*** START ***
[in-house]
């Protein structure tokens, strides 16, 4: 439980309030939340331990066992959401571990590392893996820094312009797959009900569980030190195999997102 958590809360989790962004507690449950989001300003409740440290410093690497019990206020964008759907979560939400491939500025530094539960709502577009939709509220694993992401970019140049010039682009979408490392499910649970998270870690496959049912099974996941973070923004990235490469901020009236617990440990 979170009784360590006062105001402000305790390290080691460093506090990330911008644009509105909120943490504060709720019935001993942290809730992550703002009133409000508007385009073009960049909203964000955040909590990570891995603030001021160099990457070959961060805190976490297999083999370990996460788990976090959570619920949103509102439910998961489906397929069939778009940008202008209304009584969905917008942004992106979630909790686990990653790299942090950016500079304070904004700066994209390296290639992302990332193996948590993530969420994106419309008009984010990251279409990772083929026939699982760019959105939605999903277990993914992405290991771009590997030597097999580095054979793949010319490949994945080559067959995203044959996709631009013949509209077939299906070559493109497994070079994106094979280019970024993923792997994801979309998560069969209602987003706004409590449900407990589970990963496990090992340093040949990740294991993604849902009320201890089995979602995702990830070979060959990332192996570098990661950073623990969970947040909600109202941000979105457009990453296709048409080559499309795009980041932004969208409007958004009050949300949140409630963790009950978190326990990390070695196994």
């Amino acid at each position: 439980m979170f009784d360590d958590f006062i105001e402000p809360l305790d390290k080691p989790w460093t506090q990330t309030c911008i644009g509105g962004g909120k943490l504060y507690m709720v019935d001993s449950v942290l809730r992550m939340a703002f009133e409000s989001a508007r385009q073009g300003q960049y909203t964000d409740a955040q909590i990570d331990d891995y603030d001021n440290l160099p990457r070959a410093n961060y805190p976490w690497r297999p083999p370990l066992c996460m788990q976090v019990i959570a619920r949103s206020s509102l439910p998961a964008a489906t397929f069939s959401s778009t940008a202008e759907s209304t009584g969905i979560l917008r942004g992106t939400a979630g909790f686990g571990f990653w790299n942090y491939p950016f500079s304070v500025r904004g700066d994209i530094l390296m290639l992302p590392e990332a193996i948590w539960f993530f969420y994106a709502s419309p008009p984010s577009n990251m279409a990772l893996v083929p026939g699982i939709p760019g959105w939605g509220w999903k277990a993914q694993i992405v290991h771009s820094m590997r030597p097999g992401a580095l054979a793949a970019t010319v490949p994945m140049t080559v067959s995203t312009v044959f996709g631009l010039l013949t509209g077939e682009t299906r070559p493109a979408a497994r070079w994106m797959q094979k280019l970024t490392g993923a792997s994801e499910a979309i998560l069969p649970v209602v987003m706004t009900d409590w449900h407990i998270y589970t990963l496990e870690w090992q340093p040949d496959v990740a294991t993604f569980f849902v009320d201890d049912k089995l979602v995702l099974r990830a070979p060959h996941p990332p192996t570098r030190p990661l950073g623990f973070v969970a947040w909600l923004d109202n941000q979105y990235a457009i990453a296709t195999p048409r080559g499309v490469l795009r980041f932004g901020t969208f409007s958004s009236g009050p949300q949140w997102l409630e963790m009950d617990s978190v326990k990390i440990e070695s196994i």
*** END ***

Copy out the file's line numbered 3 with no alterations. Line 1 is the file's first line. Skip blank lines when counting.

């Amino acid at each position: 439980m979170f009784d360590d958590f006062i105001e402000p809360l305790d390290k080691p989790w460093t506090q990330t309030c911008i644009g509105g962004g909120k943490l504060y507690m709720v019935d001993s449950v942290l809730r992550m939340a703002f009133e409000s989001a508007r385009q073009g300003q960049y909203t964000d409740a955040q909590i990570d331990d891995y603030d001021n440290l160099p990457r070959a410093n961060y805190p976490w690497r297999p083999p370990l066992c996460m788990q976090v019990i959570a619920r949103s206020s509102l439910p998961a964008a489906t397929f069939s959401s778009t940008a202008e759907s209304t009584g969905i979560l917008r942004g992106t939400a979630g909790f686990g571990f990653w790299n942090y491939p950016f500079s304070v500025r904004g700066d994209i530094l390296m290639l992302p590392e990332a193996i948590w539960f993530f969420y994106a709502s419309p008009p984010s577009n990251m279409a990772l893996v083929p026939g699982i939709p760019g959105w939605g509220w999903k277990a993914q694993i992405v290991h771009s820094m590997r030597p097999g992401a580095l054979a793949a970019t010319v490949p994945m140049t080559v067959s995203t312009v044959f996709g631009l010039l013949t509209g077939e682009t299906r070559p493109a979408a497994r070079w994106m797959q094979k280019l970024t490392g993923a792997s994801e499910a979309i998560l069969p649970v209602v987003m706004t009900d409590w449900h407990i998270y589970t990963l496990e870690w090992q340093p040949d496959v990740a294991t993604f569980f849902v009320d201890d049912k089995l979602v995702l099974r990830a070979p060959h996941p990332p192996t570098r030190p990661l950073g623990f973070v969970a947040w909600l923004d109202n941000q979105y990235a457009i990453a296709t195999p048409r080559g499309v490469l795009r980041f932004g901020t969208f409007s958004s009236g009050p949300q949140w997102l409630e963790m009950d617990s978190v326990k990390i440990e070695s196994i």